MEXICO CITY (Reuters) - Nicaraguan police have arrested the brother of detained opposition leader Cristiana Chamorro, accusing him of damaging the country's sovereignty and continuing the sweeping crackdown of political and business figures opposed to President Daniel Ortega.
About 20 prominent Nicaraguans, including Cristiana Chamorro and four other politicians who were planning to challenge Ortega in the November presidential elections, have been arrested in recent weeks. Many have fled abroad.
Police late on Friday said Pedro Joaquin Chamorro Barrios was detained under the country's recently introduced sovereignty law, and was "being investigated for carrying out acts that damage the independence, sovereignty and self-determination" of the Central American nation.
A former lawmaker, Pedro Joaquin had been a vocal critic of Ortega and was a member of the opposition Citizen Alliance grouping that was looking to contest the elections.
Pedro Joaquin's brother, prominent journalist Carlos Fernando Chamorro, said on Twitter his brother has been "kidnapped" by Ortega's police who "fabricate alleged crimes and criminal offenses against citizens who demand free elections".
Carlos Fernando had earlier this week fled abroad into exile with his wife after the police raided his home.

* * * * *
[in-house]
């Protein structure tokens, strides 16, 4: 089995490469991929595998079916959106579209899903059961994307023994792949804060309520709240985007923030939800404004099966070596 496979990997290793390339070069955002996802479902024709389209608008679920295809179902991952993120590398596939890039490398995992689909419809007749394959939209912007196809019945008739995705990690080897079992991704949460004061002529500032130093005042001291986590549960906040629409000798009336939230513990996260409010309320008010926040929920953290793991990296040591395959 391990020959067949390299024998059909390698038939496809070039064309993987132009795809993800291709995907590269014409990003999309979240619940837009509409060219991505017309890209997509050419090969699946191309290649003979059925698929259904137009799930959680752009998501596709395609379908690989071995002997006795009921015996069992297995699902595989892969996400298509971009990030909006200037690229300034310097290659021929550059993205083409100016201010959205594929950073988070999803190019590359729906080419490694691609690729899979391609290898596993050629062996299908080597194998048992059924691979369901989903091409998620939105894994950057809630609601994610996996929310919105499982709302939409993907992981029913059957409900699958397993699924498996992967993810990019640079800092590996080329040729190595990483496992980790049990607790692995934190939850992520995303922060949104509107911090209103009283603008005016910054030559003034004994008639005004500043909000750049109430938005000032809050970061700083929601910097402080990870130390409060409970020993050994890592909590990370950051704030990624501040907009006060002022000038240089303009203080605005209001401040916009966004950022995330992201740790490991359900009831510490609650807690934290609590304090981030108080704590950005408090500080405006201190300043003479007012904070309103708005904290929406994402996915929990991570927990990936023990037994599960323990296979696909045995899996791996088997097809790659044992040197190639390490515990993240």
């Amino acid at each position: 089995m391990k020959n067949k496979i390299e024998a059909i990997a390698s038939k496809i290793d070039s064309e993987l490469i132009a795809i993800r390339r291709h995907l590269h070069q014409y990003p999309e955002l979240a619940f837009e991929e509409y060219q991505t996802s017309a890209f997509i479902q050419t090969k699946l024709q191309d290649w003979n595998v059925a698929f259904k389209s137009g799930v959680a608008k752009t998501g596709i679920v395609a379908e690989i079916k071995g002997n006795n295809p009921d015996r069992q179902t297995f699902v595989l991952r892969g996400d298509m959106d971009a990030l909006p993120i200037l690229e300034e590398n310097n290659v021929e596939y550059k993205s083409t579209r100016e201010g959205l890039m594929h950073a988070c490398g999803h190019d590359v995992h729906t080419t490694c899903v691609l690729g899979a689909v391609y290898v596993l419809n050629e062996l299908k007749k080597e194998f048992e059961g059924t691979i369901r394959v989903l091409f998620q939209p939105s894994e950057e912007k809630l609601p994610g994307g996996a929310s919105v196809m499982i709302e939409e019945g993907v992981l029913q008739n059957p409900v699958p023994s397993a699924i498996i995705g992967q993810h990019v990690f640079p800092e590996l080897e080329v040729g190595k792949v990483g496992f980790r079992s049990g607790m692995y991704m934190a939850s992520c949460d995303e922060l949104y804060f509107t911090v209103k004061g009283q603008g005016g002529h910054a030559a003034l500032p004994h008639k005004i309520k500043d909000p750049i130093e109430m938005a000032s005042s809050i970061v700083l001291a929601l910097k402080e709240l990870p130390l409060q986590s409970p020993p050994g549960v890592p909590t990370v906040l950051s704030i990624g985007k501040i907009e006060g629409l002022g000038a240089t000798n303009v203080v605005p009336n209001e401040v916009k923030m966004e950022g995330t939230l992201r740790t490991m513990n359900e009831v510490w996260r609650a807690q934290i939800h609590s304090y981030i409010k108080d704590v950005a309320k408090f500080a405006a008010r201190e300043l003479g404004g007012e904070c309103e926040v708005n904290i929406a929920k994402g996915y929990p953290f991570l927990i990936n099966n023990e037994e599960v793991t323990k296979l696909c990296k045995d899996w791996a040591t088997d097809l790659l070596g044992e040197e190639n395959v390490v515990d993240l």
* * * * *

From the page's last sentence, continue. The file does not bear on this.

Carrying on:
The Chamorro clan are one of Nicaragua's most storied dynasties and in the past some family members were allied with Ortega, a former rebel commander who first ruled Nicaragua in the 1980s after his leftist Sandinista fighters swept to power in 1979 by toppling dictator Anastasio Somoza.
But over time they all broke off from Ortega and Violeta Chamorro - the mother of Cristiana, Pedro Joaquin and Carlos Fernando - ended Ortega's first stint in power when she won the 1990 elections to become the president.
Ortega, who has ruled Nicaragua since returning to power in 2007, earlier this week justified his crackdown on opponents by saying his administration was arresting and prosecuting criminals who were plotting a coup against him.
"It's absurd to set them free. Everything we're doing, we're doing it by the book," he said.
Ortega's opponents accuse him of returning the country to the dark days of the Somoza dictatorship.
(Writing by Drazen Jorgic; Editing by Alistair Bell)